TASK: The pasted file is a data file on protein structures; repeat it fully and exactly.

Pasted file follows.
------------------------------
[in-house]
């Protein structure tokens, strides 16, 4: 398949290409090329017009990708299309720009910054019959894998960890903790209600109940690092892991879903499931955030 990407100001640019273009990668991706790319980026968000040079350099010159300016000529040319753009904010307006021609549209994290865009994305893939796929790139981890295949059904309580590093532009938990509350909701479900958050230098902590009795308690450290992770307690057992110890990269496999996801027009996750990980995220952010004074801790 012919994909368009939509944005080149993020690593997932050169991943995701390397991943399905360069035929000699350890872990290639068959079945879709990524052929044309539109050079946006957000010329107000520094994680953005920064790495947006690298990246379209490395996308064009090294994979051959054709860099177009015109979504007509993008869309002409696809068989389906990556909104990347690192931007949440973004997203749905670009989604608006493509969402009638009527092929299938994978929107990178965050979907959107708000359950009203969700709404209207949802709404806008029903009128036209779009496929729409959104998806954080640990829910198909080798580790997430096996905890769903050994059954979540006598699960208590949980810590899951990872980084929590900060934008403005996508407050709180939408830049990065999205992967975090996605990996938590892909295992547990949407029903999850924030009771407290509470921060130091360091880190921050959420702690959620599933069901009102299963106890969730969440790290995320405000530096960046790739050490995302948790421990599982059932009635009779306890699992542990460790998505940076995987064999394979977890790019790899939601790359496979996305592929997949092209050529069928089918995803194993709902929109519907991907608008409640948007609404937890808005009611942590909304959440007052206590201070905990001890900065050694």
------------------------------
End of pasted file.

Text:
[in-house]
């Protein structure tokens, strides 16, 4: 398949290409090329017009990708299309720009910054019959894998960890903790209600109940690092892991879903499931955030 990407100001640019273009990668991706790319980026968000040079350099010159300016000529040319753009904010307006021609549209994290865009994305893939796929790139981890295949059904309580590093532009938990509350909701479900958050230098902590009795308690450290992770307690057992110890990269496999996801027009996750990980995220952010004074801790 012919994909368009939509944005080149993020690593997932050169991943995701390397991943399905360069035929000699350890872990290639068959079945879709990524052929044309539109050079946006957000010329107000520094994680953005920064790495947006690298990246379209490395996308064009090294994979051959054709860099177009015109979504007509993008869309002409696809068989389906990556909104990347690192931007949440973004997203749905670009989604608006493509969402009638009527092929299938994978929107990178965050979907959107708000359950009203969700709404209207949802709404806008029903009128036209779009496929729409959104998806954080640990829910198909080798580790997430096996905890769903050994059954979540006598699960208590949980810590899951990872980084929590900060934008403005996508407050709180939408830049990065999205992967975090996605990996938590892909295992547990949407029903999850924030009771407290509470921060130091360091880190921050959420702690959620599933069901009102299963106890969730969440790290995320405000530096960046790739050490995302948790421990599982059932009635009779306890699992542990460790998505940076995987064999394979977890790019790899939601790359496979996305592929997949092209050529069928089918995803194993709902929109519907991907608008409640948007609404937890808005009611942590909304959440007052206590201070905990001890900065050694």